1

Given a category based set of entries/products, and a filter system based on tags, how would I accept (one of) the following urls and let one template process them all (not interested in the processing, just want to know how to set up the route):

  • example.com/category/foo -> category page, containing products
  • example.com/category/foo/type/bar -> category page, filtered by relation to tag (group = 'type') with value 'bar'
  • example.com/category/foo/type/bar/country/usa -> category page, filtered by multiple relations (filters)
  • example.com/category/foo/country/usa/type/bar -> category page, filtered by same relations as above

This would be more SEO-friendly than example.com/category/foo?type=bar&country=usa

Anyone done this before?

2

The parameterized paths (as opposed to the queries) implies a certain hierarchy. According to Google's SEO document, you have to anticipate that users will cut a part of the URL off. What happens if they cut out "usa", but "country"?

What you're doing right now is filtering/searching, not creating a hierarchy. So, you're complicating your own routing (making it more likely to fail and thus hurting your SEO even further), and not conveying the information particularly accurately.

If you want the parameterized URLs as opposed to query strings, you'll want to reorganize your URL structure to be hierarchical -- i.e. - products/shirts/tshirts -- and drop off the "parameter names" that you're trying to shoe-horn in.

Also, consider whether that particular page actually needs to be indexed by search engines, and if it needs to be indexed with the query string. Can you simply allow it to be indexed without any filtering? Does it need to be indexed at all? If you don't need to index it, then you can keep the query string for human usability, and tell spiders not to index it at all. If you don't need to index it as filtered and going to the page, without a query string, results in the non-filtered content, then most spiders will do that by default.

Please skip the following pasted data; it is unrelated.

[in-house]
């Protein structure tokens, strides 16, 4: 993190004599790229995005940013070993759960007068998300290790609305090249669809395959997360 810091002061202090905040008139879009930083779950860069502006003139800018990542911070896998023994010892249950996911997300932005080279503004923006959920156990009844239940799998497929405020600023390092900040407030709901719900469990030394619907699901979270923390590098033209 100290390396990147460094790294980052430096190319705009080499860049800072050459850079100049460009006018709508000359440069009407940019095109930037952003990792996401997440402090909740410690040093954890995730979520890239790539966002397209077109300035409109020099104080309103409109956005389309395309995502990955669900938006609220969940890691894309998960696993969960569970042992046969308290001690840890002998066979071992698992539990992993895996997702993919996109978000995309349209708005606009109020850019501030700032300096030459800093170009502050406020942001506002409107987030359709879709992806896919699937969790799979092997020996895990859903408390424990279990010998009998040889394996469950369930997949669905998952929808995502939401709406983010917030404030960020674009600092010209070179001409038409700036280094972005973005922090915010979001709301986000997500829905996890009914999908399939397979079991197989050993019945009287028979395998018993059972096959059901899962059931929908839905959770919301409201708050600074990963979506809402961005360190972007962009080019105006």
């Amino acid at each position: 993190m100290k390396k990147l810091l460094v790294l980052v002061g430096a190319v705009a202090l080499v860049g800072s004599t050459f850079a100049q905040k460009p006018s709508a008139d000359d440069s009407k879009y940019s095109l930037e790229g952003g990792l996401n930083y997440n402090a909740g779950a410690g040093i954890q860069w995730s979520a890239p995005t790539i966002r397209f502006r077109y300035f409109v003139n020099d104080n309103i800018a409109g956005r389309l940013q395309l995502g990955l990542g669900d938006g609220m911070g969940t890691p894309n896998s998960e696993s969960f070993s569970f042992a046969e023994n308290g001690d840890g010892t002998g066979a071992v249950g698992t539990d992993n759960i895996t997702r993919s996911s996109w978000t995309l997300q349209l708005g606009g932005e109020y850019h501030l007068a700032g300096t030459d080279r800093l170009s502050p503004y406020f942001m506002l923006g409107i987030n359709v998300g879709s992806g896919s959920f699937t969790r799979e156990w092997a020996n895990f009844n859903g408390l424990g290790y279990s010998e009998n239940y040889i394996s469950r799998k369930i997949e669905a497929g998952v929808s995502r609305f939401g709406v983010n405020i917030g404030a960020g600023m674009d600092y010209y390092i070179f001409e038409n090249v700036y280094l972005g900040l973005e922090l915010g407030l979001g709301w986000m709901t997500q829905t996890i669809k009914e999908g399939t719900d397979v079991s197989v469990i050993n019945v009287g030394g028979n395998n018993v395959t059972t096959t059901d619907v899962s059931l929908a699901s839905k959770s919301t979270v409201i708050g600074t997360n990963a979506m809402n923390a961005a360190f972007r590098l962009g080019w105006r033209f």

For example, look at google.com, before and after a search. Obviously, search result pages don't need to be indexed (nor would you want to, because that would result in a ton of botched indexed), but the main page, itself, probably should be. As a result, they use a query string that includes q=searchstring on their search results page.

  • Thanks for your elaborate answer! It doesn't answer my question, which I would still like to see answered for future reference, but it did convince me to change my strategy :) – Paul Nov 7 '16 at 17:04
  • If there's one thing I've learned in my years as a programmer, it's that if you have to jump through a bunch of hoops to do what you want to do (especially if you're working with a framework or CMS), odds are good you're barking up the wrong tree. :) – Shauna Nov 8 '16 at 14:51

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